In my last post on RSS emails, I mentioned that there are issues with sending blog posts by email, specifically with what happens with your images. At this point, we can upload pretty large images to our websites, and the images will look great, regardless of what size screen our reader is using, especially since our websites are responsive and mobile friendly (if they’re not, why not?). However, email clients are much less forgiving, some more so than others, so when it comes time to send images to the RSS feed, there are some pitfalls lurking.
For example, if you put galleries in your posts, those small thumbnail images are what is usually sent to the RSS feed, because that’s what’s in your content. This is true of the native WordPress galleries, and used to be true for NextGen (I haven’t used it in years, so I don’t know about that one at this point). I believe that Envira gets around this by sending just the first image of the gallery to the RSS feed, full size, which is better.
However, marketing emails are usually about 600 pixels wide (on the outside)–that’s a pretty standard recommendation, due to the wide variety of email clients served, with more configurations than you can shake a stick at. Most of our websites are wider than that, and we love big images, so it’s usual to upload larger images to our sites (I tell my clients that 900 pixels wide is a nice size). And some clients, who may not know better, upload even larger images to their sites (which is another problem for another day). We can style images however we want on our sites, but our CSS is on our site, not in the RSS feed. Even image alignment is not passed on to the feed.
MailChimp warns users who look deeply enough that Outlook is the chief among email offenders, and will show your image at its actual size, no matter what size your email is, or what size you ask it to use. So, if you upload a 4000 pixel wide image to your site (which you should not do anyway), if you don’t do anything else to it, you’ll blow up every email you send out by RSS. If you upload it and make minor modifications to your feed, you may be OK in some clients, but Outlook will still explode. Plus, that’s a huge image to be sharing online, friends.
On CSS-Tricks, Chris Coyier wrote an article about this with a possible solution, which inspired me to work on a solution of my own. I combined Chris’ work with an approach originally written as a simple function for me by my friend Erik Teichmann several years ago, and have created a plugin which I believe tackles this issue pretty well.
Send Images to RSS (nicely)
Originally, the plugin looked for images in the post content and, in the RSS feed, replaced smaller image sizes (such as thumbnails) with their full size counterparts. It also added a maximum width of 560 pixels to the images, so that they would fit nicely within the email, as long as the email client honored that width. However, this isn’t a foolproof approach, because what if the email client doesn’t honor it? I’ve named Outlook, but that’s not the only culprit. Also, if you (or your client) uploads absurdly large images, well, that’s absurdity going out by email.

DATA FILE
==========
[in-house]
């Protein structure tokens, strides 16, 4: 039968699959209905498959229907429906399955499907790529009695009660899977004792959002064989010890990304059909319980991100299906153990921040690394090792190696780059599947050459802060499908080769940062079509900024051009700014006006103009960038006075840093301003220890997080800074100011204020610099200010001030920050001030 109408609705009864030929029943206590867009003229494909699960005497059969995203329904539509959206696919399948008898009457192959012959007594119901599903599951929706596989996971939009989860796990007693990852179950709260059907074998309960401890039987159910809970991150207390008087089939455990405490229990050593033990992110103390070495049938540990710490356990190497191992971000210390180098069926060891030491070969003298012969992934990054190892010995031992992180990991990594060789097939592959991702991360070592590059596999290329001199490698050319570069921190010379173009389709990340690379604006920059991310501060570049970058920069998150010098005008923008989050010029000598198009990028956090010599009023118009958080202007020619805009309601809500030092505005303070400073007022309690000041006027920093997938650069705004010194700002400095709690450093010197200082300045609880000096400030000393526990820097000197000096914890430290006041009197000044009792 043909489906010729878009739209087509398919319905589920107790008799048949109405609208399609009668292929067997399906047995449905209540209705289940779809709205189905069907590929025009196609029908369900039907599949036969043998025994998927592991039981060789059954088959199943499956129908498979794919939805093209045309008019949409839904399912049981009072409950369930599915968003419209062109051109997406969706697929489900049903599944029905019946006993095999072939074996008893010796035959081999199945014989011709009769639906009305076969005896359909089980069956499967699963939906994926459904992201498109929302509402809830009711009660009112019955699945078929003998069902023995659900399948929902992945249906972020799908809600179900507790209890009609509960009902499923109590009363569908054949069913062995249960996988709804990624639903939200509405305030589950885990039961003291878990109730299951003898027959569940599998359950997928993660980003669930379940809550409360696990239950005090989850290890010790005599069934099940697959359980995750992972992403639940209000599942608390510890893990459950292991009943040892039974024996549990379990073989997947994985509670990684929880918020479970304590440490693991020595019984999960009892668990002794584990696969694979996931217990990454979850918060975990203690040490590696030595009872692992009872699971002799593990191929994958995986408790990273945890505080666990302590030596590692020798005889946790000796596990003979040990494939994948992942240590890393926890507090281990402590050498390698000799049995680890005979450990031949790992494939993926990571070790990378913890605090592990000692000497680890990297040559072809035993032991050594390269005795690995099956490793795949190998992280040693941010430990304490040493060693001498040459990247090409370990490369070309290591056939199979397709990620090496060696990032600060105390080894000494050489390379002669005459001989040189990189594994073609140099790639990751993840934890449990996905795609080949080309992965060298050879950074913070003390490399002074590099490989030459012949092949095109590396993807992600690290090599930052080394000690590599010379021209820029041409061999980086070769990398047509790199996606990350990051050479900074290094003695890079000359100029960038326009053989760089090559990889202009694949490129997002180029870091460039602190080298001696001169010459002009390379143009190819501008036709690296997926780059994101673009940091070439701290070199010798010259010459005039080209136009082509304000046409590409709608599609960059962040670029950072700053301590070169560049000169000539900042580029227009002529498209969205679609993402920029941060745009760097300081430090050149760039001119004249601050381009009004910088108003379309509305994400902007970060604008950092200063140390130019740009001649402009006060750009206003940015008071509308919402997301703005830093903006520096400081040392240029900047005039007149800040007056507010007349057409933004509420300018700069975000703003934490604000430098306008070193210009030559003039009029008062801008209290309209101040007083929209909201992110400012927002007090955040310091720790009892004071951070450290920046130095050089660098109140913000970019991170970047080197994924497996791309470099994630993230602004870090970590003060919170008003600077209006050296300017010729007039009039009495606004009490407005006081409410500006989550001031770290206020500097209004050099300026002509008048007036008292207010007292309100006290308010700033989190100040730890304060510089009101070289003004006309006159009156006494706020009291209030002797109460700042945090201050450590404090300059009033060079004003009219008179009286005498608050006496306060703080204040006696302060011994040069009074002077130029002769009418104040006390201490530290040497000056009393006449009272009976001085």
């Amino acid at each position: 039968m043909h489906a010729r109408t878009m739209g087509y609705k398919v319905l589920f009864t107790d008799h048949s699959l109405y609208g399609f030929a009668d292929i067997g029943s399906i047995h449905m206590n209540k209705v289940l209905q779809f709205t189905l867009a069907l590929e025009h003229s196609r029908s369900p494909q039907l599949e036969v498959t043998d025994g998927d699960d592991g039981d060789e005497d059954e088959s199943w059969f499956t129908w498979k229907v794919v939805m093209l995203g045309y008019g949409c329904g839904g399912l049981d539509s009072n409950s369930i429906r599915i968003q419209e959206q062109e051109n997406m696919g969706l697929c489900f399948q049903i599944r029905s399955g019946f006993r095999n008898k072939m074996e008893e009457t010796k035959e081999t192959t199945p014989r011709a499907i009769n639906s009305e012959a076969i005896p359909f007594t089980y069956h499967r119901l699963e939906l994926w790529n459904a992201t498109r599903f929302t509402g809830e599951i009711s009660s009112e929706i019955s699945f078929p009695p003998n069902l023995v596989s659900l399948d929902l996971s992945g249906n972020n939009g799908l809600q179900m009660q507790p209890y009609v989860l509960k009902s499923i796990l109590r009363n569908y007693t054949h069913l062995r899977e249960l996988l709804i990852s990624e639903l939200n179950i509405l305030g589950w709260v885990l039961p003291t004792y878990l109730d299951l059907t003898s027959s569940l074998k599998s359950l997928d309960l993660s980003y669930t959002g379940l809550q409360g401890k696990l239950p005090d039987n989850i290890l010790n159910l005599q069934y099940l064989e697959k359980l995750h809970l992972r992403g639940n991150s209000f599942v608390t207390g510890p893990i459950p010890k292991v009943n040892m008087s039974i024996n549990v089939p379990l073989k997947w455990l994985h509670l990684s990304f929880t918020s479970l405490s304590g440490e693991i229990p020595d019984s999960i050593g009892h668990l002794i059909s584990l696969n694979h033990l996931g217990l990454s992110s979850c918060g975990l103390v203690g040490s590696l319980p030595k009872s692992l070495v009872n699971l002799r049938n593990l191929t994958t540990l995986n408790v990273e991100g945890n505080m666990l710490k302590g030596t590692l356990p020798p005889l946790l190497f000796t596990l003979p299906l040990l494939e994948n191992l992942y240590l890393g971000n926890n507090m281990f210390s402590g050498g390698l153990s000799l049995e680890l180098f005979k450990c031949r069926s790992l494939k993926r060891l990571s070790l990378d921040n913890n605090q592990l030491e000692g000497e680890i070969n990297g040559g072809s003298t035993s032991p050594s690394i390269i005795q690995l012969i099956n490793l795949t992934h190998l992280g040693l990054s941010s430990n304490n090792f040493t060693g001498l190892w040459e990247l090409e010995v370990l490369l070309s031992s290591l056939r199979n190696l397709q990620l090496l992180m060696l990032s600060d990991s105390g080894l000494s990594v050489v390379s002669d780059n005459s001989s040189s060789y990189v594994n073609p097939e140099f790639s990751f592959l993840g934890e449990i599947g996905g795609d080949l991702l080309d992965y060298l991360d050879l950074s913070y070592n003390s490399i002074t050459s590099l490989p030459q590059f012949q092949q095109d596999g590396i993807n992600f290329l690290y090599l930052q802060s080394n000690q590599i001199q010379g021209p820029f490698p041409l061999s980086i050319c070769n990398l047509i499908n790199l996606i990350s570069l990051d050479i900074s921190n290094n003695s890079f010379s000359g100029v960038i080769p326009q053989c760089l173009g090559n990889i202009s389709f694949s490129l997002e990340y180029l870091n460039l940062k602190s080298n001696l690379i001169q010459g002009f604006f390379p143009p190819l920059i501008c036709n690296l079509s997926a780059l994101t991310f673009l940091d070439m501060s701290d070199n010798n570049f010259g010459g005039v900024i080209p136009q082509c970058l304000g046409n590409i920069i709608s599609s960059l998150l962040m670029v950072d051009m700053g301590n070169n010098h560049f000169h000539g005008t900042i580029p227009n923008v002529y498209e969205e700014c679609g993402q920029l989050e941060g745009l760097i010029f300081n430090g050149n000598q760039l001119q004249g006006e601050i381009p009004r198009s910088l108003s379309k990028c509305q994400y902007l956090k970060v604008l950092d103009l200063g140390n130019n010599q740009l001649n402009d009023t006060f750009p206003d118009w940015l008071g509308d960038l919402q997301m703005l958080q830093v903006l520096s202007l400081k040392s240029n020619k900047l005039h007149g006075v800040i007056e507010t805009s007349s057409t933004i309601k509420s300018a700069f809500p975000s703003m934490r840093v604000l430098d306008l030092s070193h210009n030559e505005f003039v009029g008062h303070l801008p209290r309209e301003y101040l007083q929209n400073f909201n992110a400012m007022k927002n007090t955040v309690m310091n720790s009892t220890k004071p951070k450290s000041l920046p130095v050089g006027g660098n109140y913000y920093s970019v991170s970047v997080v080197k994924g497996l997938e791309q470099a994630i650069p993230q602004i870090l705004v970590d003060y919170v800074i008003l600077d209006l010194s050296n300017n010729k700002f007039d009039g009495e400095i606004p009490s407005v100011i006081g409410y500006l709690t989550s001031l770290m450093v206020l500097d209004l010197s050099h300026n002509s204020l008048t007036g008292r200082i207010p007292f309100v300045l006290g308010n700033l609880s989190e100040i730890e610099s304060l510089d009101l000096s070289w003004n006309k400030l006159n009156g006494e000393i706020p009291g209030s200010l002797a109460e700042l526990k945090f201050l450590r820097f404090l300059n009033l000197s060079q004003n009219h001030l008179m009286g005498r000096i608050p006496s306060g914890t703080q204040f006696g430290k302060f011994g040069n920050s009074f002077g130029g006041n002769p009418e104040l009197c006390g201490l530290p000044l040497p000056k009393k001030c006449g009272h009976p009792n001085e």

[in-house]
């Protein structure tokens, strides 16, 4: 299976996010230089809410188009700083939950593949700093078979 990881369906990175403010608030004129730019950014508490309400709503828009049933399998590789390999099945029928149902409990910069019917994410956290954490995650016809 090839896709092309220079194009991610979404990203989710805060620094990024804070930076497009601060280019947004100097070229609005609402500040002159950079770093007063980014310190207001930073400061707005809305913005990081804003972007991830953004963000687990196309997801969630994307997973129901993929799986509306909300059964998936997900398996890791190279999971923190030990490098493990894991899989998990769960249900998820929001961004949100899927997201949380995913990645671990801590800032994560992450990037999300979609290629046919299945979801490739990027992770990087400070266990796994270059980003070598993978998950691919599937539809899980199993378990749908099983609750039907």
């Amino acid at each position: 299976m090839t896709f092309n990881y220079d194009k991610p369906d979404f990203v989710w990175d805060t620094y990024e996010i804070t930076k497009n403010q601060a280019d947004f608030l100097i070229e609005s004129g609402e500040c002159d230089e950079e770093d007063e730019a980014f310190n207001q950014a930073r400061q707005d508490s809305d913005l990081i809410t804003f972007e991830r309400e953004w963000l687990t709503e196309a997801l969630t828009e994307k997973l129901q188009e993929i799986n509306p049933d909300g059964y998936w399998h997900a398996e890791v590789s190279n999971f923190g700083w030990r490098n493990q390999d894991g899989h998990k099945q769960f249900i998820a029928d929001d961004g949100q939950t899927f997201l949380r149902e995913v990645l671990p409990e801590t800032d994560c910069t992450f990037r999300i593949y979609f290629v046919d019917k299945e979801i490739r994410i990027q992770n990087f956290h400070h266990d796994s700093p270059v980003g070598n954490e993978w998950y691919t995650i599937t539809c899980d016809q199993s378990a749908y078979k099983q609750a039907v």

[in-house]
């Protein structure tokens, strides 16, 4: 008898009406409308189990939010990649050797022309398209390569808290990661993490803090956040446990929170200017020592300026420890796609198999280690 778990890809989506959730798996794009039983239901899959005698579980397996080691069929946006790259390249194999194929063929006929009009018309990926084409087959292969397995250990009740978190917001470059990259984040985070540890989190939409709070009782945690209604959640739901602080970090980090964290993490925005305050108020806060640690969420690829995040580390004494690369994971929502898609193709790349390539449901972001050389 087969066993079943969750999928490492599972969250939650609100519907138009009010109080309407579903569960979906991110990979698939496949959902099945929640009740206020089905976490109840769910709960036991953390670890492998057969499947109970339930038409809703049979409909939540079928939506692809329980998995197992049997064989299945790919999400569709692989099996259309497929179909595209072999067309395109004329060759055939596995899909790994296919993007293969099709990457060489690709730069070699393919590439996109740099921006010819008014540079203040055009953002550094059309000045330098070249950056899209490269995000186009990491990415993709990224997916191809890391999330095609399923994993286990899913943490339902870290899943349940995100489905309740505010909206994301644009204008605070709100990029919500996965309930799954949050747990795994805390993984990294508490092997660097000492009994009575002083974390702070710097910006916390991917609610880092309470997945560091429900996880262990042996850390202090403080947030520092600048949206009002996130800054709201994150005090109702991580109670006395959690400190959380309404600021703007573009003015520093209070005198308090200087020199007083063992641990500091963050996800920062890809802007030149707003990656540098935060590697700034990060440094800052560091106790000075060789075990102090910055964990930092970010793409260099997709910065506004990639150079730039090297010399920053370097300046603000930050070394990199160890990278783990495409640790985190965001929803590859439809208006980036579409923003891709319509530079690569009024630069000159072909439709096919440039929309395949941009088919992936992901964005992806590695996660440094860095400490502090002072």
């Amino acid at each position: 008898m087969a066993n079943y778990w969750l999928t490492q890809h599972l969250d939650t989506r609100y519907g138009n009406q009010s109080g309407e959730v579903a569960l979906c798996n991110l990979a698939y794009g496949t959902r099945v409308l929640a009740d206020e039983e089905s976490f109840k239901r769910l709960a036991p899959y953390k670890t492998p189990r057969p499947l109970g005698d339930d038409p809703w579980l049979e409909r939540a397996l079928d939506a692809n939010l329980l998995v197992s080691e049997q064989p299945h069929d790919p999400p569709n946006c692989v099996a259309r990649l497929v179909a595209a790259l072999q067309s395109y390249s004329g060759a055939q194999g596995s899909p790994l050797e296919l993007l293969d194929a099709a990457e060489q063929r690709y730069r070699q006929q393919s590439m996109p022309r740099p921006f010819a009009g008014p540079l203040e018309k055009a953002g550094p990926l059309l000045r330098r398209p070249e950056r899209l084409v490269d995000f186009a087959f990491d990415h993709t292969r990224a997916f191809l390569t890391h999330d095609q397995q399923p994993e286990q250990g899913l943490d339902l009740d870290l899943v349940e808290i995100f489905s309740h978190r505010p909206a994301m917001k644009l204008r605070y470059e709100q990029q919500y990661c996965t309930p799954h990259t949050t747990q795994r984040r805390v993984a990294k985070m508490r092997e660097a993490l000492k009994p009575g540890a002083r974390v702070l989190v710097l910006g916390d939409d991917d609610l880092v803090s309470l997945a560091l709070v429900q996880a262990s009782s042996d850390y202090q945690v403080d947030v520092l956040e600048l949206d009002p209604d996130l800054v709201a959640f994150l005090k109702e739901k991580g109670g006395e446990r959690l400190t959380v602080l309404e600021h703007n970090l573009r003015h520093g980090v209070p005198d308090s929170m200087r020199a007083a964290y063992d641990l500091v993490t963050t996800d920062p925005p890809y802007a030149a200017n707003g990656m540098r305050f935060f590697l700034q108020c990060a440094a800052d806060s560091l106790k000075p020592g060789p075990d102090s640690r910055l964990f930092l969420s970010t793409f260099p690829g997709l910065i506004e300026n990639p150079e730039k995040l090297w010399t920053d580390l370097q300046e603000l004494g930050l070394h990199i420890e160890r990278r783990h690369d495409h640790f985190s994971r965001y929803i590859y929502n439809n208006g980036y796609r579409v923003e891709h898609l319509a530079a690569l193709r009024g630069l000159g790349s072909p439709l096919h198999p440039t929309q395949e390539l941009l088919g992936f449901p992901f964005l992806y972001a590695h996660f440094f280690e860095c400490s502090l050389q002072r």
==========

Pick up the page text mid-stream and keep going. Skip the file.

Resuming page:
At this point, the improved plugin adds a new image size to your WordPress installation–any large image uploaded to your site will have a MailChimp sized image generated, in addition to the thumbnail, medium, and large. The plugin scans the images in your content, and if a MailChimp sized image exists, that is what is sent to the RSS feed, so your image will be perfectly sized for your emails.
Additionally, images which have alignment applied on your site, which are usually smaller, will have that alignment added for the RSS feed output, so they’ll look more like what they should as well. (So large images should be aligned with none or center, which makes more sense anyway.)
And that’s pretty much all the plugin does, friends. If you’d like to try it, I’d love for you to do so.
Please understand, this plugin is a work in progress–depending on your server configuration and your own markup on your site, it may do wonky things to your feed, although I have attempted to account for this. So, if you install the plugin, please check and recheck your feed and your email output–and definitely make use of the test emails which MailChimp offers!
If you are sending your blog posts out by email, and you ever post images on your site, I think you need this plugin. I am eating my own dog food on this one and am running this plugin on this site. So, if you’re curious to see the emails, go ahead and subscribe to receive mine. And if you use the plugin and have comments, issues, or questions, please let me know. And if it changes your life, I would love to know that as well.